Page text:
Andrew Myers on fighting for costs in legally-aided actions.

Andrew Myers is a solicitor advocate at Travers Smith Braithwaite and recently obtained an order nisi from the Court of Appeal that the LAB pay his client's costs.

IT is well-known that a successful litigant is usually unable to obtain an enforceable costs order against a legally-aided opponent.

Under section 17 of the Legal Aid Act 1988, the opponent's liability is limited to the amount it is reasonable for him to pay. If the aided party makes a nil contribution, the amount the court considers reasonable to pay is often also nil.

But a successful opponent to a legally-aided litigant could consider asking the court to order the Legal Aid Board (LAB) to pay costs under section 18 of the act.

At first instance, only unassisted parties who are defendants and would suffer severe financial hardship can seek such an order.

On appeal, however, these requirements do not exist. Even an appeal from a master to a judge in chambers resulting in a final judgment counts as an appeal.

This is because the judge in that context is performing an appellate function, as in the case of Megarity v DJ Ryan Limited (No 2).

Even substantial bodies can apply for such an order – in Stretch v West Dorset District Council (No 2) the Court of Appeal made an order in favour of a local authority.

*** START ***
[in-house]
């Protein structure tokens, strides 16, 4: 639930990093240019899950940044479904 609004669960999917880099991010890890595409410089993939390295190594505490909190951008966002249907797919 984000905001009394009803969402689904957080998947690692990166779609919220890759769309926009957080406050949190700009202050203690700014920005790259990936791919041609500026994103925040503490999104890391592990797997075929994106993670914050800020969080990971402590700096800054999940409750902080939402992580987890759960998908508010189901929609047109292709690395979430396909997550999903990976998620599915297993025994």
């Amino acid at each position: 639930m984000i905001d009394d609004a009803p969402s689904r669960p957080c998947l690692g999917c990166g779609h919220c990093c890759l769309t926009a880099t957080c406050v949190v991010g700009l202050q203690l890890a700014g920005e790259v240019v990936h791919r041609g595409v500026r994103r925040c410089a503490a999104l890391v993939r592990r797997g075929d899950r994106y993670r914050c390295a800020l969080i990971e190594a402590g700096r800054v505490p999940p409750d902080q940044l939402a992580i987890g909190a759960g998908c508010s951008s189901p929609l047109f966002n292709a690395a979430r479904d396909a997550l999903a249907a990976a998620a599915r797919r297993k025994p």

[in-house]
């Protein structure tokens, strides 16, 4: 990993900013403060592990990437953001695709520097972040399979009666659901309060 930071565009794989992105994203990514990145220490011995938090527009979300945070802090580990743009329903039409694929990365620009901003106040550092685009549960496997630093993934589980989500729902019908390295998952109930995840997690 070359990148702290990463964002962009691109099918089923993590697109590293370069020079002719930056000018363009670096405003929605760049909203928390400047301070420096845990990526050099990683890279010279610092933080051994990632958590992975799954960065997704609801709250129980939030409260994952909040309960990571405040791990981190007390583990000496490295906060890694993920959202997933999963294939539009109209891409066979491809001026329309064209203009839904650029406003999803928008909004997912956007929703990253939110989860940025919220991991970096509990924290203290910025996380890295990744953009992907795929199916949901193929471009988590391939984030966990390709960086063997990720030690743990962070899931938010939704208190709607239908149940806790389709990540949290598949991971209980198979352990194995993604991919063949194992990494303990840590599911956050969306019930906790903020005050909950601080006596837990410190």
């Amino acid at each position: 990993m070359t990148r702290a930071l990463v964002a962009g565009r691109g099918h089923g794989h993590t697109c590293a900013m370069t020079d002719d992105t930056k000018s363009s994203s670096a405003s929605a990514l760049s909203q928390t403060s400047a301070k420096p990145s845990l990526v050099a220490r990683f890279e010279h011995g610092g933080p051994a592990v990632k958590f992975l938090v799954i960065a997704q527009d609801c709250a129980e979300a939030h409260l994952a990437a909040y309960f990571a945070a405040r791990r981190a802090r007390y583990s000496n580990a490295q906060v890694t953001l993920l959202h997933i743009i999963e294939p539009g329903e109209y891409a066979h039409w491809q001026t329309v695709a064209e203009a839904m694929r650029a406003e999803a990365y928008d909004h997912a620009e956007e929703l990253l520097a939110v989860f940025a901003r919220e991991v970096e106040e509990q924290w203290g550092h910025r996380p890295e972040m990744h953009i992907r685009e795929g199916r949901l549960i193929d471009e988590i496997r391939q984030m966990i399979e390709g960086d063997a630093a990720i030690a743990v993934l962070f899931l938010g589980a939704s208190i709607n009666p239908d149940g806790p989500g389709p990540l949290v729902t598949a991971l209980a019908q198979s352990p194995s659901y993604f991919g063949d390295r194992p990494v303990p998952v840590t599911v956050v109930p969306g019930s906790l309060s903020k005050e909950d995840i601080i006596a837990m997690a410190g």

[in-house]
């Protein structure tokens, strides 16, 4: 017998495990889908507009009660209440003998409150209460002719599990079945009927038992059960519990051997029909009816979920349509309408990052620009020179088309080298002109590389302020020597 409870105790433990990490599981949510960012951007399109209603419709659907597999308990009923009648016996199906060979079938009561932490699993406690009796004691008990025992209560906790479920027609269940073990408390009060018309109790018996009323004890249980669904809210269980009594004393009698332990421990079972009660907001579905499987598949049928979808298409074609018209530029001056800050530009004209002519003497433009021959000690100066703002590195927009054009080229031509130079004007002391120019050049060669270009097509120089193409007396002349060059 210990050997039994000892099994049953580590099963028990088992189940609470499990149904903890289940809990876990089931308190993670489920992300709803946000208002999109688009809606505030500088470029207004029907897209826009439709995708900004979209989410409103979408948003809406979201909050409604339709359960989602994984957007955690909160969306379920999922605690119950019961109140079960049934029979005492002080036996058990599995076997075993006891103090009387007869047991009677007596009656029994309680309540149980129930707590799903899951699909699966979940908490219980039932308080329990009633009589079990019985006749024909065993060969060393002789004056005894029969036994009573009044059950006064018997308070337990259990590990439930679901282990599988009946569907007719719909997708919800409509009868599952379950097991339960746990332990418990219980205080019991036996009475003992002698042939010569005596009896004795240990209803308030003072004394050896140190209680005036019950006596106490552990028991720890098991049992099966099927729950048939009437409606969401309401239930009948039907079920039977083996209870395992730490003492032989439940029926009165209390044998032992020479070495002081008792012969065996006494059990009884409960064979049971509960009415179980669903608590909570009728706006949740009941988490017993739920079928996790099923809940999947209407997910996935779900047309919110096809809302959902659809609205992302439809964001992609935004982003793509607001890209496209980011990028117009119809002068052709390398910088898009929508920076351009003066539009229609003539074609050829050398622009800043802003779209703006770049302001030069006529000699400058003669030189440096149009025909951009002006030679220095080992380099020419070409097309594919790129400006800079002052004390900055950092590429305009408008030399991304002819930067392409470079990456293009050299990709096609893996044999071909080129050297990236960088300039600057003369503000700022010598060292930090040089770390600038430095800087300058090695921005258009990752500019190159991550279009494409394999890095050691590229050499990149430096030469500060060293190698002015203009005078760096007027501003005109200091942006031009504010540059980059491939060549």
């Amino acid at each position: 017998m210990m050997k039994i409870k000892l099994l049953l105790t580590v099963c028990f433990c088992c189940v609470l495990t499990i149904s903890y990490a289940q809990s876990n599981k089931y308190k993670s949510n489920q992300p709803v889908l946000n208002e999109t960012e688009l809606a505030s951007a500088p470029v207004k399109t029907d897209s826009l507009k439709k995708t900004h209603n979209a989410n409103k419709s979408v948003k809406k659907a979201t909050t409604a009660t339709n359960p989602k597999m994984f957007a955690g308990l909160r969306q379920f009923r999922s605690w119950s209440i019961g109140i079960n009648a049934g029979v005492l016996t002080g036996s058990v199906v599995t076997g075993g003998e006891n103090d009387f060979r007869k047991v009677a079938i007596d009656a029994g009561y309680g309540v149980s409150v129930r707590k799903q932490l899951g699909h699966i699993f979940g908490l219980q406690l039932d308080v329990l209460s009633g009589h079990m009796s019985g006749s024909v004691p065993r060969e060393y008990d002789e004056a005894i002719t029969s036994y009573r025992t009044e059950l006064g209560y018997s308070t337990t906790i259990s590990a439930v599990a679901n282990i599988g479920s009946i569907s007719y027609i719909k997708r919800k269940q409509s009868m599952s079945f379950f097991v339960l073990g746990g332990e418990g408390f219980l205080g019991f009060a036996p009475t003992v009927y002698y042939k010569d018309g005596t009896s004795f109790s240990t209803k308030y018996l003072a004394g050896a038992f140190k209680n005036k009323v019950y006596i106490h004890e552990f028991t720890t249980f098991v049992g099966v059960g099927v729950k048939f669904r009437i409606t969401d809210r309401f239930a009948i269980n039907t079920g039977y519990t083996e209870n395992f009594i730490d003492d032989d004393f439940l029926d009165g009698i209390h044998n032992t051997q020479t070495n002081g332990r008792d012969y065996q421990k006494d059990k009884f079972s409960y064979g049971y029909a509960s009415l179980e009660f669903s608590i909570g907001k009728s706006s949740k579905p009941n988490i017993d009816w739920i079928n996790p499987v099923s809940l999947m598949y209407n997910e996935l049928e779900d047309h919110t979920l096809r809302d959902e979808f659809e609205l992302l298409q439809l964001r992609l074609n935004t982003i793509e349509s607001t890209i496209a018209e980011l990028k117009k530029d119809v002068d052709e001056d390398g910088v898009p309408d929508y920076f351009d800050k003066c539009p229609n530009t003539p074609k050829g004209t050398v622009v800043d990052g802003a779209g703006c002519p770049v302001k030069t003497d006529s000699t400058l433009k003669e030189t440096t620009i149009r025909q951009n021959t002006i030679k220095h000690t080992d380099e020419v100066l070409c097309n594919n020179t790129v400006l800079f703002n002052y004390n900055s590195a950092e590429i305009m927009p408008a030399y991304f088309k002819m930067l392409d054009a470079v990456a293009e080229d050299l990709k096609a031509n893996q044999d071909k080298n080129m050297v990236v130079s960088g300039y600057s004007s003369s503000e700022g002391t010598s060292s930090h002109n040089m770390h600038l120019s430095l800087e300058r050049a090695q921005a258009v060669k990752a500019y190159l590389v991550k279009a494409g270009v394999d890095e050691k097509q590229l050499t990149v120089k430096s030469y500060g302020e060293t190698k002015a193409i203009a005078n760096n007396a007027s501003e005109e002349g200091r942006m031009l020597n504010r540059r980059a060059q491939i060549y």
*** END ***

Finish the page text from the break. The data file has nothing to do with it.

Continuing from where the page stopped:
Orders have also been made in favour of building societies, Saunders v Anglia Building Society (No. 2).

Under usual principles, a costs order would be made in favour of the unassisted party, on an appeal that party has only to satisfy the court that it is just and equitable in all the circumstances that its costs should be paid out of public funds.

A factor is that the unassisted litigant has succeeded on the appeal.

Other factors include the means of the unassisted party, whether it was the assisted party which caused the costs of the appeal, the conduct of parties and whether the appeal involved determining important questions of law.

It is worth noting guidance given by Lord Denning in the 1972 case of Clifford v Walker: "I hope the profession will realise that in the Court of Appeal, we can and will do whatever is just and equitable so as to enable unassisted persons who win against legally-aided persons to get their costs out of the legal aid fund."

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